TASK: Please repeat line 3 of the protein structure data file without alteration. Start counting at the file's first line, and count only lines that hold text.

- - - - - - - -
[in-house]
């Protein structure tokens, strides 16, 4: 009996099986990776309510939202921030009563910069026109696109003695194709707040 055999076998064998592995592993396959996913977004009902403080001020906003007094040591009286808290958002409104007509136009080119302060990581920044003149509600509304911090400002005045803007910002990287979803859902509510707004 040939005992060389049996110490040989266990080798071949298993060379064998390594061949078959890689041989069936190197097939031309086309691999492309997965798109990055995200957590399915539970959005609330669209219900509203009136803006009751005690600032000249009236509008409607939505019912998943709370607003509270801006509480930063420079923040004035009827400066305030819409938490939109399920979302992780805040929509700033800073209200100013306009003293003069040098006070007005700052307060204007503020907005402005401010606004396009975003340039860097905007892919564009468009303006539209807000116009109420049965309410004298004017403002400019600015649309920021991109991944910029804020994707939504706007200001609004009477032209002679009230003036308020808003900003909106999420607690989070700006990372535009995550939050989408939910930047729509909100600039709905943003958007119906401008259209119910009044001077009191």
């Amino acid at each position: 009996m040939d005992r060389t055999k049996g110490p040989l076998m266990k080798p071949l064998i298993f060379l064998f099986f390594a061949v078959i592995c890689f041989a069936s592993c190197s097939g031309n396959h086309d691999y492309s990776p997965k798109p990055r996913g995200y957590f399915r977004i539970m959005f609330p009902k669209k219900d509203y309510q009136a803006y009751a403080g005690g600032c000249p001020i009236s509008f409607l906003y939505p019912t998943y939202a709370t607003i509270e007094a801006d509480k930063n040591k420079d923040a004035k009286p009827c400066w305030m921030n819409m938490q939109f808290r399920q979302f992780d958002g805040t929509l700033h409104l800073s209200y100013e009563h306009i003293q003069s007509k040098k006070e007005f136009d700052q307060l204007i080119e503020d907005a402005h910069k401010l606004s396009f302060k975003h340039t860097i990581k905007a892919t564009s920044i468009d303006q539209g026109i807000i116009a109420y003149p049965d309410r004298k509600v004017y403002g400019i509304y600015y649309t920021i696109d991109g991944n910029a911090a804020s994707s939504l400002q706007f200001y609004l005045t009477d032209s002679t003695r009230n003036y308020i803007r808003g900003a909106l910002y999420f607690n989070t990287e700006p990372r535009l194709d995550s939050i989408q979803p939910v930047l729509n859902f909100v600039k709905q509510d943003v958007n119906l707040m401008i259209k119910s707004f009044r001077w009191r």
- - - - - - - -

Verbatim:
């Amino acid at each position: 009996m040939d005992r060389t055999k049996g110490p040989l076998m266990k080798p071949l064998i298993f060379l064998f099986f390594a061949v078959i592995c890689f041989a069936s592993c190197s097939g031309n396959h086309d691999y492309s990776p997965k798109p990055r996913g995200y957590f399915r977004i539970m959005f609330p009902k669209k219900d509203y309510q009136a803006y009751a403080g005690g600032c000249p001020i009236s509008f409607l906003y939505p019912t998943y939202a709370t607003i509270e007094a801006d509480k930063n040591k420079d923040a004035k009286p009827c400066w305030m921030n819409m938490q939109f808290r399920q979302f992780d958002g805040t929509l700033h409104l800073s209200y100013e009563h306009i003293q003069s007509k040098k006070e007005f136009d700052q307060l204007i080119e503020d907005a402005h910069k401010l606004s396009f302060k975003h340039t860097i990581k905007a892919t564009s920044i468009d303006q539209g026109i807000i116009a109420y003149p049965d309410r004298k509600v004017y403002g400019i509304y600015y649309t920021i696109d991109g991944n910029a911090a804020s994707s939504l400002q706007f200001y609004l005045t009477d032209s002679t003695r009230n003036y308020i803007r808003g900003a909106l910002y999420f607690n989070t990287e700006p990372r535009l194709d995550s939050i989408q979803p939910v930047l729509n859902f909100v600039k709905q509510d943003v958007n119906l707040m401008i259209k119910s707004f009044r001077w009191r």